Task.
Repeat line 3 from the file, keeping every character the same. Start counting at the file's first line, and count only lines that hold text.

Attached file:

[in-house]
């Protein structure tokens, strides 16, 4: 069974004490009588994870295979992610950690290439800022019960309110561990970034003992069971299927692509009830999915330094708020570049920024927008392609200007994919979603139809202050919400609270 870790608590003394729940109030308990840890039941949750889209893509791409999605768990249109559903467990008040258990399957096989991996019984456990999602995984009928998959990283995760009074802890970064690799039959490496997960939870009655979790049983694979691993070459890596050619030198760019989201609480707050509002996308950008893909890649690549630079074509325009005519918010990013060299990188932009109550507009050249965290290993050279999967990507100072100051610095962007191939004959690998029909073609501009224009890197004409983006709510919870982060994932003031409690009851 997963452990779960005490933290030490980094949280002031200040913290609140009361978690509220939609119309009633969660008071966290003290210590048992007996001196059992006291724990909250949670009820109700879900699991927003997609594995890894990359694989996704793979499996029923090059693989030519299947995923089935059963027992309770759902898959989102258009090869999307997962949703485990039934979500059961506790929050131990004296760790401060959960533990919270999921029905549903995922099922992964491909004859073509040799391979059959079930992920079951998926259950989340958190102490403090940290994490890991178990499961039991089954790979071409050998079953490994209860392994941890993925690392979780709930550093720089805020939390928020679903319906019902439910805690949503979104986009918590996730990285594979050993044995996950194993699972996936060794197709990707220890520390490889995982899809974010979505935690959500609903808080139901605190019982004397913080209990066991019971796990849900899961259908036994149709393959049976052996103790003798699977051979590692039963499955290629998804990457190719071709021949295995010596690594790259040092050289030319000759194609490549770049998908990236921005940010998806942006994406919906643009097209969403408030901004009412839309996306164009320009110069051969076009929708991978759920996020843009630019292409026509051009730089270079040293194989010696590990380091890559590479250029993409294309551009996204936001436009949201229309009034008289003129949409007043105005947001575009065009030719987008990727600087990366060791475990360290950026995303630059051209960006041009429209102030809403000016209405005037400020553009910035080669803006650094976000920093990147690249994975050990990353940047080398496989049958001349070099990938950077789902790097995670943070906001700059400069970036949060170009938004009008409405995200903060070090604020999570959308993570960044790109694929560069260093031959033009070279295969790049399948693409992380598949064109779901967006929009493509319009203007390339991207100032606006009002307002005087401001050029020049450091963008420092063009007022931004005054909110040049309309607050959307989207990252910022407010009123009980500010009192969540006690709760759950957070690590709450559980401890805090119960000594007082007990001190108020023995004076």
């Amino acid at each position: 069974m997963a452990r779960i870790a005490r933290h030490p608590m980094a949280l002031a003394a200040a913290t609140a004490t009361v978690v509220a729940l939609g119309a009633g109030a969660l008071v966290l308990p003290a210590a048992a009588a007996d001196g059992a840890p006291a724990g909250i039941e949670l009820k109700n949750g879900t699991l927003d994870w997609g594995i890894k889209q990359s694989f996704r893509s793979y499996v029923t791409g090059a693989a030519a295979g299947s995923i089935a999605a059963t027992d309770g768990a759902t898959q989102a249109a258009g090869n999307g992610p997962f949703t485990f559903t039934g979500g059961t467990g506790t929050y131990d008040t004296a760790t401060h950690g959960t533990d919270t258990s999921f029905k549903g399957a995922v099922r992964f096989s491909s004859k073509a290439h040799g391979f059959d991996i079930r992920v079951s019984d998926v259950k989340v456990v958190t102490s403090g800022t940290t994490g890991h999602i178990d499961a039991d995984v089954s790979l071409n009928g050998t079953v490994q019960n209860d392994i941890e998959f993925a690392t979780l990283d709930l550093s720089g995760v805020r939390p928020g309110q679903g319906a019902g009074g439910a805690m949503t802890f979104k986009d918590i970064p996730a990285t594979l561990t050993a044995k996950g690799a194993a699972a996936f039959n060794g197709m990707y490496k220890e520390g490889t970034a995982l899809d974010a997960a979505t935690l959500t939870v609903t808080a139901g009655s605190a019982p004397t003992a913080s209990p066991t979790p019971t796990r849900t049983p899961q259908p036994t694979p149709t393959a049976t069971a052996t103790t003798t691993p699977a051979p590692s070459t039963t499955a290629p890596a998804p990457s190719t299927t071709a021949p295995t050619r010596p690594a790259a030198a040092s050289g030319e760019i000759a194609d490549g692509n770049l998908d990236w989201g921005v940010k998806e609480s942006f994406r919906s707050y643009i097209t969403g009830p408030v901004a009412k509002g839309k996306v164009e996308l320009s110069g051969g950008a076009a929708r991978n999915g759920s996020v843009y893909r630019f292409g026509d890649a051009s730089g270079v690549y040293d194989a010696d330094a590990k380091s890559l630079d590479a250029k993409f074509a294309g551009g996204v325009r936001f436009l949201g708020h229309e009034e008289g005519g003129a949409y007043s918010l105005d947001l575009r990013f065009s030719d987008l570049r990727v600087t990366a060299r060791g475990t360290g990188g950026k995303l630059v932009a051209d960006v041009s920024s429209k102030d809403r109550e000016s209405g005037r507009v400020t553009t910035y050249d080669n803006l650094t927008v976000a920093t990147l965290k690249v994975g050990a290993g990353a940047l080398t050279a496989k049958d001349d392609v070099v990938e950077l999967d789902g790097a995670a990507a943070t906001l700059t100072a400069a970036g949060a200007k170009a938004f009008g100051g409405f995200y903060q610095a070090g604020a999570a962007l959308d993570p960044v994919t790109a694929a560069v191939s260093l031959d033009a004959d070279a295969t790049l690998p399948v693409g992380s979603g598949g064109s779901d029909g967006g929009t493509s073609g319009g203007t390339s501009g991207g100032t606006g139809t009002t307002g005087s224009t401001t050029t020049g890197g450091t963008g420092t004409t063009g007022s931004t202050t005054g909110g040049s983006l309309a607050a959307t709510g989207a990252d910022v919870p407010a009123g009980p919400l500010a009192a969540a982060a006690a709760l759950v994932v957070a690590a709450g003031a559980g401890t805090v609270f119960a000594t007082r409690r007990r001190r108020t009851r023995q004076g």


């Amino acid at each position: 069974m997963a452990r779960i870790a005490r933290h030490p608590m980094a949280l002031a003394a200040a913290t609140a004490t009361v978690v509220a729940l939609g119309a009633g109030a969660l008071v966290l308990p003290a210590a048992a009588a007996d001196g059992a840890p006291a724990g909250i039941e949670l009820k109700n949750g879900t699991l927003d994870w997609g594995i890894k889209q990359s694989f996704r893509s793979y499996v029923t791409g090059a693989a030519a295979g299947s995923i089935a999605a059963t027992d309770g768990a759902t898959q989102a249109a258009g090869n999307g992610p997962f949703t485990f559903t039934g979500g059961t467990g506790t929050y131990d008040t004296a760790t401060h950690g959960t533990d919270t258990s999921f029905k549903g399957a995922v099922r992964f096989s491909s004859k073509a290439h040799g391979f059959d991996i079930r992920v079951s019984d998926v259950k989340v456990v958190t102490s403090g800022t940290t994490g890991h999602i178990d499961a039991d995984v089954s790979l071409n009928g050998t079953v490994q019960n209860d392994i941890e998959f993925a690392t979780l990283d709930l550093s720089g995760v805020r939390p928020g309110q679903g319906a019902g009074g439910a805690m949503t802890f979104k986009d918590i970064p996730a990285t594979l561990t050993a044995k996950g690799a194993a699972a996936f039959n060794g197709m990707y490496k220890e520390g490889t970034a995982l899809d974010a997960a979505t935690l959500t939870v609903t808080a139901g009655s605190a019982p004397t003992a913080s209990p066991t979790p019971t796990r849900t049983p899961q259908p036994t694979p149709t393959a049976t069971a052996t103790t003798t691993p699977a051979p590692s070459t039963t499955a290629p890596a998804p990457s190719t299927t071709a021949p295995t050619r010596p690594a790259a030198a040092s050289g030319e760019i000759a194609d490549g692509n770049l998908d990236w989201g921005v940010k998806e609480s942006f994406r919906s707050y643009i097209t969403g009830p408030v901004a009412k509002g839309k996306v164009e996308l320009s110069g051969g950008a076009a929708r991978n999915g759920s996020v843009y893909r630019f292409g026509d890649a051009s730089g270079v690549y040293d194989a010696d330094a590990k380091s890559l630079d590479a250029k993409f074509a294309g551009g996204v325009r936001f436009l949201g708020h229309e009034e008289g005519g003129a949409y007043s918010l105005d947001l575009r990013f065009s030719d987008l570049r990727v600087t990366a060299r060791g475990t360290g990188g950026k995303l630059v932009a051209d960006v041009s920024s429209k102030d809403r109550e000016s209405g005037r507009v400020t553009t910035y050249d080669n803006l650094t927008v976000a920093t990147l965290k690249v994975g050990a290993g990353a940047l080398t050279a496989k049958d001349d392609v070099v990938e950077l999967d789902g790097a995670a990507a943070t906001l700059t100072a400069a970036g949060a200007k170009a938004f009008g100051g409405f995200y903060q610095a070090g604020a999570a962007l959308d993570p960044v994919t790109a694929a560069v191939s260093l031959d033009a004959d070279a295969t790049l690998p399948v693409g992380s979603g598949g064109s779901d029909g967006g929009t493509s073609g319009g203007t390339s501009g991207g100032t606006g139809t009002t307002g005087s224009t401001t050029t020049g890197g450091t963008g420092t004409t063009g007022s931004t202050t005054g909110g040049s983006l309309a607050a959307t709510g989207a990252d910022v919870p407010a009123g009980p919400l500010a009192a969540a982060a006690a709760l759950v994932v957070a690590a709450g003031a559980g401890t805090v609270f119960a000594t007082r409690r007990r001190r108020t009851r023995q004076g």